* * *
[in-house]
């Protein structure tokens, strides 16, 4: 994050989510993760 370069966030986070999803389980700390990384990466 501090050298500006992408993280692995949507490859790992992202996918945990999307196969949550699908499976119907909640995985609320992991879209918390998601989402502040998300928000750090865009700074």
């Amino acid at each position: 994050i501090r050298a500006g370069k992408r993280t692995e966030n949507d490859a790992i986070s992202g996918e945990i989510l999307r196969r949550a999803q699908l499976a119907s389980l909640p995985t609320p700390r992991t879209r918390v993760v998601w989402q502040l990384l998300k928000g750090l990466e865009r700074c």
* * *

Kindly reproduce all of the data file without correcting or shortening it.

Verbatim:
[in-house]
């Protein structure tokens, strides 16, 4: 994050989510993760 370069966030986070999803389980700390990384990466 501090050298500006992408993280692995949507490859790992992202996918945990999307196969949550699908499976119907909640995985609320992991879209918390998601989402502040998300928000750090865009700074």
């Amino acid at each position: 994050i501090r050298a500006g370069k992408r993280t692995e966030n949507d490859a790992i986070s992202g996918e945990i989510l999307r196969r949550a999803q699908l499976a119907s389980l909640p995985t609320p700390r992991t879209r918390v993760v998601w989402q502040l990384l998300k928000g750090l990466e865009r700074c």